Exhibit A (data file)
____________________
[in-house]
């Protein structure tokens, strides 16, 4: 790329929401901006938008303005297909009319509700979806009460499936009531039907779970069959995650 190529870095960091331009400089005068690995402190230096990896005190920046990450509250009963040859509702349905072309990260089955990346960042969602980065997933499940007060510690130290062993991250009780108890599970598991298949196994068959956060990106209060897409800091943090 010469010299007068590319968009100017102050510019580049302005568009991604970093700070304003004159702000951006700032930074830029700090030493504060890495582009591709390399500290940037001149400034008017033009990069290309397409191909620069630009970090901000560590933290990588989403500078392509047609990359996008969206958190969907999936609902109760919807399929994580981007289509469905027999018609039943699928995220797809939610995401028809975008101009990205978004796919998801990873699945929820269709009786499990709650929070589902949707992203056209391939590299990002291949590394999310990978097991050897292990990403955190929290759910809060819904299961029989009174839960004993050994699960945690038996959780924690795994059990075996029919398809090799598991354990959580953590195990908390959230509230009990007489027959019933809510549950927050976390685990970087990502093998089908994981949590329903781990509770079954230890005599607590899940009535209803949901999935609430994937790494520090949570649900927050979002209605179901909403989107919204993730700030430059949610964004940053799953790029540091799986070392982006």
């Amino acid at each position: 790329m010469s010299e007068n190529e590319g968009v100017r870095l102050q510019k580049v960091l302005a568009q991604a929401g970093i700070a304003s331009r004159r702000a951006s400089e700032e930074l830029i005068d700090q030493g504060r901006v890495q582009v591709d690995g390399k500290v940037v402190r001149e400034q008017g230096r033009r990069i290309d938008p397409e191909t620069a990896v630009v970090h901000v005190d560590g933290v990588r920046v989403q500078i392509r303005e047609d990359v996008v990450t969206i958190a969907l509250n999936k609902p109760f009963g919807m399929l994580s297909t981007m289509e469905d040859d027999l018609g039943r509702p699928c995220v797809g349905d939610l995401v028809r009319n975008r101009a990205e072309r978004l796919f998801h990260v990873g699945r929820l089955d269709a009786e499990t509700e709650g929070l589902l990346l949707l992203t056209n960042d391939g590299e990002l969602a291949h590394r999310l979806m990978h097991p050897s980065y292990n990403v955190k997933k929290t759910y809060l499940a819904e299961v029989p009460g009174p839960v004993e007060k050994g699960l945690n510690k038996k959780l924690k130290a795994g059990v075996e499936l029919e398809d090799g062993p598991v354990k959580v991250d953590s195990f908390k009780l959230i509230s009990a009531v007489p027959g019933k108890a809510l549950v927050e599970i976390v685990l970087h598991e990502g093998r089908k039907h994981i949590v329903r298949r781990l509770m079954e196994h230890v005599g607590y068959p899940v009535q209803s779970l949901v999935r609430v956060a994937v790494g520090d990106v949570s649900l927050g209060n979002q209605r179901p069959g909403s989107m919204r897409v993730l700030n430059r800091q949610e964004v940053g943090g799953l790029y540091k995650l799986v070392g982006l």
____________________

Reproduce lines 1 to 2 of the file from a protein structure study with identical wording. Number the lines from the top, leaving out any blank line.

[in-house]
């Protein structure tokens, strides 16, 4: 790329929401901006938008303005297909009319509700979806009460499936009531039907779970069959995650 190529870095960091331009400089005068690995402190230096990896005190920046990450509250009963040859509702349905072309990260089955990346960042969602980065997933499940007060510690130290062993991250009780108890599970598991298949196994068959956060990106209060897409800091943090 010469010299007068590319968009100017102050510019580049302005568009991604970093700070304003004159702000951006700032930074830029700090030493504060890495582009591709390399500290940037001149400034008017033009990069290309397409191909620069630009970090901000560590933290990588989403500078392509047609990359996008969206958190969907999936609902109760919807399929994580981007289509469905027999018609039943699928995220797809939610995401028809975008101009990205978004796919998801990873699945929820269709009786499990709650929070589902949707992203056209391939590299990002291949590394999310990978097991050897292990990403955190929290759910809060819904299961029989009174839960004993050994699960945690038996959780924690795994059990075996029919398809090799598991354990959580953590195990908390959230509230009990007489027959019933809510549950927050976390685990970087990502093998089908994981949590329903781990509770079954230890005599607590899940009535209803949901999935609430994937790494520090949570649900927050979002209605179901909403989107919204993730700030430059949610964004940053799953790029540091799986070392982006």